Date of Award
Doctor of Philosophy (PhD)
In MODY3 patients, as well in the experimental mouse model, the Tcf1 -/- mouse, there is a defect in arginine-induced insulin secretion. In this thesis, we examined the role of arginine transporters in the insulin secreting cells in arginine-induced insulin secretion. We first characterized arginine uptake by MIN6 cells as having a Km of 102.6 μM and being partially Na-dependent and entirely Cl-dependent. We then examined Tcf1 -/- pancreatic islets, which are defective for arginine-induced insulin secretion. Using gene expression array analysis and semi-quantitative RT-PCR analysis on pancreatic islets from Tcf1 +/+ and Tcf1 -/- mice, we found eight arginine transporters expressed in the pancreatic islets with only two transporters, mNAT3 and CAT3, regulated by Tcf1 in the islets. Using siRNA-mediated knockdown of both transporters, we found that these transporters are not required for arginine-induced insulin secretion in MIN6 cells. We conclude that there is a high level of redundancy for arginine transport into insulin-secreting cells. We also examined the regulation of mNAT3 in the liver. The liver is the main site for gluconeogenesis during fasting, and has been shown to increase amino acid uptake during periods of low nutrient intake to increase its substrate iv pool for glucose production. We found that mNAT3 is upregulated during fasting, and that this response is abolished with insulin. Using mice injected with adenovirus expressing either Foxa2 or GFP as a control, we found that Foxa2 mediates this insulin-sensitive increase in hepatic mNAT3 expression. Through electrophoretic mobility shift assays and chromatin immunoprecipitation experiments, we found that Foxa2 binds to promoter elements of the mNAT3 gene, Slc38a4. We also showed these promoter elements to be important for Foxa2 transactivation using luciferase reporter gene assays. In addition, with liver perfusion experiments using mice infected with adenovirus, we found increased arginine uptake by livers overexpressing Foxa2. Thus, we have identified Foxa2 as a mediator for increased hepatic amino acid uptake during fasting.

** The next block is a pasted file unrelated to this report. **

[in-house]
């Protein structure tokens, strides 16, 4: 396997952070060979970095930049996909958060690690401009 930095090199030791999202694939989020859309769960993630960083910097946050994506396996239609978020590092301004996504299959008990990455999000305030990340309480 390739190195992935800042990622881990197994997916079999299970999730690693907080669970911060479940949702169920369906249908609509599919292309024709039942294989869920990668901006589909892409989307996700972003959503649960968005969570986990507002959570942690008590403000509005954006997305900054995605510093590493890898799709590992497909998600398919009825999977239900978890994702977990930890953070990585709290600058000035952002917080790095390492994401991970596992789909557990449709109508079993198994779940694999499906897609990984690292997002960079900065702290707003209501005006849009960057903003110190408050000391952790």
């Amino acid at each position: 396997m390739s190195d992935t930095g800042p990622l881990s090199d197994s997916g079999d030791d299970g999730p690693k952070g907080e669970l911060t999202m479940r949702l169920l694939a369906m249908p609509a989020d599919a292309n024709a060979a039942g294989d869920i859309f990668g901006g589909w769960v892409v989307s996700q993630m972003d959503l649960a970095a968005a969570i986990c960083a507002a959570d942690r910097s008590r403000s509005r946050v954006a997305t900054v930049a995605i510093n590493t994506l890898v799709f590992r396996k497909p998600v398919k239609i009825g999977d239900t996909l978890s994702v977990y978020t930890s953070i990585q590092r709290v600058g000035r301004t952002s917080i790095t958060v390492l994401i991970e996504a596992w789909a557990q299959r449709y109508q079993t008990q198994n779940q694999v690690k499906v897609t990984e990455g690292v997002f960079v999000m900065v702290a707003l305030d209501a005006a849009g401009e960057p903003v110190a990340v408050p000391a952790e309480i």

Lee, Vivian M., "Energy Homeostasis During Fasting and Fed States: Foxa2 Regulates Hepatic Amino Acid Uptake" (2007). Student Theses and Dissertations. 189.